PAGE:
3. Adding our voices to the global clamor of millions of human beings from many different nations, religions and churches, we condemn any military attack on Iraq, as well as the evils that would accompany this attack. Many people have already explained the reasons for this position. From the point of view of international law, it is not a legitimate attack. From an ethical and moral point of view, a “preventative war” is certainly not justified in this case, since nothing indicates that Iraq can use weapons prohibited by international law against the United States.
4. The deepest, most Christian reason for opposing the war, however, is the pitiless cruelty it would inflict on a nation of 23 million inhabitants who have already suffered because of Saddam Hussein in innumerable ways. The horrible massacre of the Kurdish people is perhaps the most egregious example. Some 5,000 Iraqis died in the 1991 war. According to UNICEF, by 1996 some half a million children had been killed by the boycott against Iraq and the effects of depleted uranium. That number could now reach a million. This was the central point of Pope John Paul II’s denunciation of the war: “What can we say about the threat of a war that could strike a blow to the people of Iraq, land of the prophets, people who have already been severely treated in over 12 years of embargo?” For the human conscience and specifically the Christian conscience, inflicting unjust harm is wrong, and inflicting it on a suffering people like the Iraqis is unpardonable cruelty.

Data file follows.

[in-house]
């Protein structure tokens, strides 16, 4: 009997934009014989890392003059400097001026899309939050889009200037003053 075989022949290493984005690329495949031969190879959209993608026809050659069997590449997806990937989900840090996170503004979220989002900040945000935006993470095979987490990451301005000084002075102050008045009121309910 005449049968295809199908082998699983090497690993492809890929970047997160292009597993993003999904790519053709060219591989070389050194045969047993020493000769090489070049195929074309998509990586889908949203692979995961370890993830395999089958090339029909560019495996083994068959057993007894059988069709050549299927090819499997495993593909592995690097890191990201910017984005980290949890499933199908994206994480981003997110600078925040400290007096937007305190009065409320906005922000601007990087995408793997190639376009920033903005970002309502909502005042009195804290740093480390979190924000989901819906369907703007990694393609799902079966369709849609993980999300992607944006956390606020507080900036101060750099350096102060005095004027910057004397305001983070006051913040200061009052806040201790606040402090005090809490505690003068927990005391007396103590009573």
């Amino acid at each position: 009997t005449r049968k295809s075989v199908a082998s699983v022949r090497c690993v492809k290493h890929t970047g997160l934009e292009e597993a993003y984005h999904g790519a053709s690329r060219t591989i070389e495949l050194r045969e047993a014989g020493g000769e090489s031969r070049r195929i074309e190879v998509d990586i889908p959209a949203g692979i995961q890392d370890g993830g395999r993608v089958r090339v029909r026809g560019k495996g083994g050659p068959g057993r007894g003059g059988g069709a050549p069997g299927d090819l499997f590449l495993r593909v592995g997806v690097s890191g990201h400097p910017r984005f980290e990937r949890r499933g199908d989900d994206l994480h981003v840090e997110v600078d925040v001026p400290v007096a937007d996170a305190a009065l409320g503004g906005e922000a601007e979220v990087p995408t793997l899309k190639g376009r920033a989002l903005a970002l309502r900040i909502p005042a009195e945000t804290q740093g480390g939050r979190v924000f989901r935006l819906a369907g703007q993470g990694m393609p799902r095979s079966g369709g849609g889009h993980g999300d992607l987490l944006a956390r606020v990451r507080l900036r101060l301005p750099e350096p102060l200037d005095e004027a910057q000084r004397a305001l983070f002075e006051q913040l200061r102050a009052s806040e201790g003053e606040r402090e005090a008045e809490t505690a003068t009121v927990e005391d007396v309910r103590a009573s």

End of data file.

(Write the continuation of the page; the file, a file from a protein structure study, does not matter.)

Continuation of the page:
5. This grave situation has also produced a wave of good. Millions of people have awakened from the sleep of insensitivity and distance in response to the victims’ pain. The demonstrations of recent days in the big cities of the Western world have broken all records and while a range of different interests come together in them, the message has been clear: NO to war, NO to lies, NO to injustice, NO to cruelty. Many of the demonstrators have been inspired by the Christian parable of the Good Samaritan, and have chosen not to walk by the victims like the priest and the Levite, and of course not to ally themselves with the thieves and bandits. They do not want to hear God’s accusatory words: “What have you done to your brother?” Many others have acted in the name of other religions, or of human shame and dignity. Whatever the case, this is the reaction: compassion against cruelty, truth against lies, a global solidarity network against arrogance.
6. As Jesuits and Christians, we enormously appreciate the fact that in these grave times there has been a meeting between followers of Christianity and Islam. The meeting between Cardinal Etchegaray and President Saddam Hussein is a symbol. The God of Jesus in whom we believe is the same Father of Christians and Muslims and all humanity.